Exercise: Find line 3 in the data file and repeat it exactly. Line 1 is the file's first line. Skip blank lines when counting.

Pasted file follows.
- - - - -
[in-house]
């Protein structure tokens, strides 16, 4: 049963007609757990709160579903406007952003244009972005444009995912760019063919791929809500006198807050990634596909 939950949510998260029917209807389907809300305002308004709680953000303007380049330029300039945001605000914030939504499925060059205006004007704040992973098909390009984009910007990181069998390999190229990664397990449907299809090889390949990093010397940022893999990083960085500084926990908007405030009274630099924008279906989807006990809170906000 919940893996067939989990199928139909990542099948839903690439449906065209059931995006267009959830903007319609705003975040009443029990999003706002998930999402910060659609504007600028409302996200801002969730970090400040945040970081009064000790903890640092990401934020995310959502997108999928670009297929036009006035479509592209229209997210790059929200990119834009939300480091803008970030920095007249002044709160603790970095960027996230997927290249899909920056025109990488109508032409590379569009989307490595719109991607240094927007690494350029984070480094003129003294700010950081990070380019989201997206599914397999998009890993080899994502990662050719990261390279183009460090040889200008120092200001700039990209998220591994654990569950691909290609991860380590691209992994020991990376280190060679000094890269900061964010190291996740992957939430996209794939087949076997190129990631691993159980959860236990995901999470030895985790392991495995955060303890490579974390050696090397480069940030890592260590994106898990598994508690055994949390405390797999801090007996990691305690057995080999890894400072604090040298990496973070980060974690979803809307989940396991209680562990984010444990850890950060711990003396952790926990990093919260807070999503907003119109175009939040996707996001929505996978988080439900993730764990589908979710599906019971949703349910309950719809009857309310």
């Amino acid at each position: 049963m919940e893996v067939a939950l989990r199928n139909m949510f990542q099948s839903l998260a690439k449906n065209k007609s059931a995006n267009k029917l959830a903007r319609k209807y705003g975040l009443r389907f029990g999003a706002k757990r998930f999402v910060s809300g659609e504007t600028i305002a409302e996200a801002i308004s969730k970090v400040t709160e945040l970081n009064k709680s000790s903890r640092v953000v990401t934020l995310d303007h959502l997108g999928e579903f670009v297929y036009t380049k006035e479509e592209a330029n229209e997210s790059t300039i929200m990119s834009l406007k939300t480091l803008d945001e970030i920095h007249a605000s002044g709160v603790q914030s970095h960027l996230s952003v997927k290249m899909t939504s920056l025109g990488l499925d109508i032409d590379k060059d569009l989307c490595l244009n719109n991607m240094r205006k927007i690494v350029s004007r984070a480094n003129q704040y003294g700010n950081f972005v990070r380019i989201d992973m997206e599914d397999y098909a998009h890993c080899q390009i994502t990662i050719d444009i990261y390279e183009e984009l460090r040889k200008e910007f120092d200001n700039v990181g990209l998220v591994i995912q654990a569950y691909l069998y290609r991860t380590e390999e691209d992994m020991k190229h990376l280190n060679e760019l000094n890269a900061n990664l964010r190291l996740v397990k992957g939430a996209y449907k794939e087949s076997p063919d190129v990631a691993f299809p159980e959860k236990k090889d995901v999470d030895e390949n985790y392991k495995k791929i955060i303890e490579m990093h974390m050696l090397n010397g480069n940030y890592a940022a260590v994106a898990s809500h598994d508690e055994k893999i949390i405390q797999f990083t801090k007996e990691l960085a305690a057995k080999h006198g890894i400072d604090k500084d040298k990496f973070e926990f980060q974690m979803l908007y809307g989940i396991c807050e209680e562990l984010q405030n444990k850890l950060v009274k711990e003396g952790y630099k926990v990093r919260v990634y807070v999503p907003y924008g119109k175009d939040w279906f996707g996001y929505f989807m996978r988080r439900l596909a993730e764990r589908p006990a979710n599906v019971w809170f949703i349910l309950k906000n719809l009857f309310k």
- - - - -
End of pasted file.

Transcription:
């Amino acid at each position: 049963m919940e893996v067939a939950l989990r199928n139909m949510f990542q099948s839903l998260a690439k449906n065209k007609s059931a995006n267009k029917l959830a903007r319609k209807y705003g975040l009443r389907f029990g999003a706002k757990r998930f999402v910060s809300g659609e504007t600028i305002a409302e996200a801002i308004s969730k970090v400040t709160e945040l970081n009064k709680s000790s903890r640092v953000v990401t934020l995310d303007h959502l997108g999928e579903f670009v297929y036009t380049k006035e479509e592209a330029n229209e997210s790059t300039i929200m990119s834009l406007k939300t480091l803008d945001e970030i920095h007249a605000s002044g709160v603790q914030s970095h960027l996230s952003v997927k290249m899909t939504s920056l025109g990488l499925d109508i032409d590379k060059d569009l989307c490595l244009n719109n991607m240094r205006k927007i690494v350029s004007r984070a480094n003129q704040y003294g700010n950081f972005v990070r380019i989201d992973m997206e599914d397999y098909a998009h890993c080899q390009i994502t990662i050719d444009i990261y390279e183009e984009l460090r040889k200008e910007f120092d200001n700039v990181g990209l998220v591994i995912q654990a569950y691909l069998y290609r991860t380590e390999e691209d992994m020991k190229h990376l280190n060679e760019l000094n890269a900061n990664l964010r190291l996740v397990k992957g939430a996209y449907k794939e087949s076997p063919d190129v990631a691993f299809p159980e959860k236990k090889d995901v999470d030895e390949n985790y392991k495995k791929i955060i303890e490579m990093h974390m050696l090397n010397g480069n940030y890592a940022a260590v994106a898990s809500h598994d508690e055994k893999i949390i405390q797999f990083t801090k007996e990691l960085a305690a057995k080999h006198g890894i400072d604090k500084d040298k990496f973070e926990f980060q974690m979803l908007y809307g989940i396991c807050e209680e562990l984010q405030n444990k850890l950060v009274k711990e003396g952790y630099k926990v990093r919260v990634y807070v999503p907003y924008g119109k175009d939040w279906f996707g996001y929505f989807m996978r988080r439900l596909a993730e764990r589908p006990a979710n599906v019971w809170f949703i349910l309950k906000n719809l009857f309310k």